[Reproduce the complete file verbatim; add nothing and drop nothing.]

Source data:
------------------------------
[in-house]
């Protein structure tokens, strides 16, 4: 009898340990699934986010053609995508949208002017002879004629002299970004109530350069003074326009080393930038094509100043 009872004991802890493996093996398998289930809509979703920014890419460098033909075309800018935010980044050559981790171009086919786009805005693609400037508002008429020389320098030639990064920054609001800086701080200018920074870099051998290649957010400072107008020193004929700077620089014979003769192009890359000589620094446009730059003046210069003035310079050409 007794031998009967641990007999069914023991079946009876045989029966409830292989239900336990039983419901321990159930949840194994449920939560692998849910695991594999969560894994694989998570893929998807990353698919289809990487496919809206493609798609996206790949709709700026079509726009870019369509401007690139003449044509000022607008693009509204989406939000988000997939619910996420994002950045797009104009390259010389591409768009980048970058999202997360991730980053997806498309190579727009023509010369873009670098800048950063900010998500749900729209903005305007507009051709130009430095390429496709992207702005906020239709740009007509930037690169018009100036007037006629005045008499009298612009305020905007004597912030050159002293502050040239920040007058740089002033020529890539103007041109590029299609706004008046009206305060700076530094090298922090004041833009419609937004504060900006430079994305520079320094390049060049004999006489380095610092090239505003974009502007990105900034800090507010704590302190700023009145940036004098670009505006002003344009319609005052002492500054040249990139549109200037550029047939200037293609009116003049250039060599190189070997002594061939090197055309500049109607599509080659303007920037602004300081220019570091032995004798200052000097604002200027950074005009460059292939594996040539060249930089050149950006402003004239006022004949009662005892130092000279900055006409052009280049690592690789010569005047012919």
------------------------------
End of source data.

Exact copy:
[in-house]
């Protein structure tokens, strides 16, 4: 009898340990699934986010053609995508949208002017002879004629002299970004109530350069003074326009080393930038094509100043 009872004991802890493996093996398998289930809509979703920014890419460098033909075309800018935010980044050559981790171009086919786009805005693609400037508002008429020389320098030639990064920054609001800086701080200018920074870099051998290649957010400072107008020193004929700077620089014979003769192009890359000589620094446009730059003046210069003035310079050409 007794031998009967641990007999069914023991079946009876045989029966409830292989239900336990039983419901321990159930949840194994449920939560692998849910695991594999969560894994694989998570893929998807990353698919289809990487496919809206493609798609996206790949709709700026079509726009870019369509401007690139003449044509000022607008693009509204989406939000988000997939619910996420994002950045797009104009390259010389591409768009980048970058999202997360991730980053997806498309190579727009023509010369873009670098800048950063900010998500749900729209903005305007507009051709130009430095390429496709992207702005906020239709740009007509930037690169018009100036007037006629005045008499009298612009305020905007004597912030050159002293502050040239920040007058740089002033020529890539103007041109590029299609706004008046009206305060700076530094090298922090004041833009419609937004504060900006430079994305520079320094390049060049004999006489380095610092090239505003974009502007990105900034800090507010704590302190700023009145940036004098670009505006002003344009319609005052002492500054040249990139549109200037550029047939200037293609009116003049250039060599190189070997002594061939090197055309500049109607599509080659303007920037602004300081220019570091032995004798200052000097604002200027950074005009460059292939594996040539060249930089050149950006402003004239006022004949009662005892130092000279900055006409052009280049690592690789010569005047012919």